White Student Impersonates Lil Wayne In Black Face
Minority students at Bethel University are angry after a white senior class mate dressed in black face during a talent competition.
The incident happened during the universities annual “Mr. BU” talent competition, which raises money and awareness for the student group Acting on AIDS.
According to attendees, during the skit’s first several songs, the senior stood with his back to the crowd. Then, as the closing song by rapper Lil Wayne begun, the white student turned around, exposing his face, which was painted black.
“Here we are in 2010, and still a ton of people don’t realize why this might hurt people,” Ruben Rivera, a history professor at Bethel told Startribune.com. “Blackface is an expression of deliberate and unconscious racism in America.”
Seeing the controversy, the five men who performed the skit issued an email to all Bethel University faculty and Undergrads stating they had not intended to offend or hurt anyone with their impersonation of Lil Wayne, which also included dreadlocks, gold teeth and baggy pants.
“However, we realize our skit was offensive and hurtful,” the e-mail stated. “We are saddened by the fact that we caused pain and offense to our brothers and sisters. Ignorance is not an excuse”
The university states that they are treating the event as a bias incident, and is investigating.
According to the universities handbook, the possible consequences for the incident can include: a behavioral warning, suspension from co-curricular activities and reconciliation.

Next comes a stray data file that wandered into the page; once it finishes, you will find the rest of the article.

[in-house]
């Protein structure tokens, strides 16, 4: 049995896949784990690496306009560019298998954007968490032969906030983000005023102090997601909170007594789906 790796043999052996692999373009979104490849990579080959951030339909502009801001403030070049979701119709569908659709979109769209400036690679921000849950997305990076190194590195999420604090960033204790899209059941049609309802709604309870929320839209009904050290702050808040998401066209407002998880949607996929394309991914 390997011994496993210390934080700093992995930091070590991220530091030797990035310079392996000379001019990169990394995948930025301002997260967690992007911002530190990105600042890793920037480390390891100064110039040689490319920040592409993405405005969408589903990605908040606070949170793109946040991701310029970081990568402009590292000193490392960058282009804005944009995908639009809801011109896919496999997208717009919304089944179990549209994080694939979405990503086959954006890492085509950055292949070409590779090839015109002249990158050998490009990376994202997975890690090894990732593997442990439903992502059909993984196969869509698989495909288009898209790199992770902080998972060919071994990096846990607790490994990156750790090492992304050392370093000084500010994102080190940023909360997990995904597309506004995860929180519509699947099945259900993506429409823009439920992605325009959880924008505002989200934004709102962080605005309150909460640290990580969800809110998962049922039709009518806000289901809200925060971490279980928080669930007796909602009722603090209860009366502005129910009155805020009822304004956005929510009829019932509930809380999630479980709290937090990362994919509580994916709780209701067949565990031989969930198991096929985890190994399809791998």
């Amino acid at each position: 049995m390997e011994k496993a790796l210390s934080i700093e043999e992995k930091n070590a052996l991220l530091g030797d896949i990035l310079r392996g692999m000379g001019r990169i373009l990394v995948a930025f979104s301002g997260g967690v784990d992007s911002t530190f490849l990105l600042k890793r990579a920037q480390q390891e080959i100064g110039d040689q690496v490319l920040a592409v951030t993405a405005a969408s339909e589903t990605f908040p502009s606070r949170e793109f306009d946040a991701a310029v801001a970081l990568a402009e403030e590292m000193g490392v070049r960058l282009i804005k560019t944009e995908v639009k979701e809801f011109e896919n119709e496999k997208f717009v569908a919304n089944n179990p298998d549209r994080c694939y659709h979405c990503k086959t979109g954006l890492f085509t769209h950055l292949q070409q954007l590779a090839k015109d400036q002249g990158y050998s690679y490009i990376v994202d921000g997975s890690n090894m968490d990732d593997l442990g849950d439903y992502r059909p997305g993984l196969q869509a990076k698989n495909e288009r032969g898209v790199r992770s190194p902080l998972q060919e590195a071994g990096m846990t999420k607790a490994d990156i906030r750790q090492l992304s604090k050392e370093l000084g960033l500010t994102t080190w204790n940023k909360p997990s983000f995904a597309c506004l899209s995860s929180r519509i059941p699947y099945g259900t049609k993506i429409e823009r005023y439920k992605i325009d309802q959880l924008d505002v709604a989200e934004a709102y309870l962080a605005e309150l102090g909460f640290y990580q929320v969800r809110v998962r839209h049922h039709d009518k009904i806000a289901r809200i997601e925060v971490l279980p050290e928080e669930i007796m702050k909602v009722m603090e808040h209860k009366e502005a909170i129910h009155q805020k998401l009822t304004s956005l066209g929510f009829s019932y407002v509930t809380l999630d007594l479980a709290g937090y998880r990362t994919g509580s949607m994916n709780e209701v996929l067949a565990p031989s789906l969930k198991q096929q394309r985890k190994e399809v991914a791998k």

As of press time there was no comment regarding the consequences the university decided to take regarding the students performance, but this is not the first time that white students have appeared in black face on college campuses.
As previously reported, in February a college in San Diego came under fire after hosting a “Compton cook-out.”
In 2007, Macalester College in St. Paul censured a student for attending a campus house party wearing blackface and a noose around his neck, accompanied by a student dressed as a Ku Klux Klan member.
That same year, Hamline University, also in St. Paul, suspended six players from its football team for donning blackface and body paint to impersonate African tribesmen for an off-campus Halloween party.
SMH, this is totally unacceptable and ignorance can’t be a lifelong excuse, but on the same note, how can we expect others to respect us, when we can’t respect ourselves?
What do you think, should the students be punished and what can steps can we take as African Americans to improve the way we are perceived? Let us know.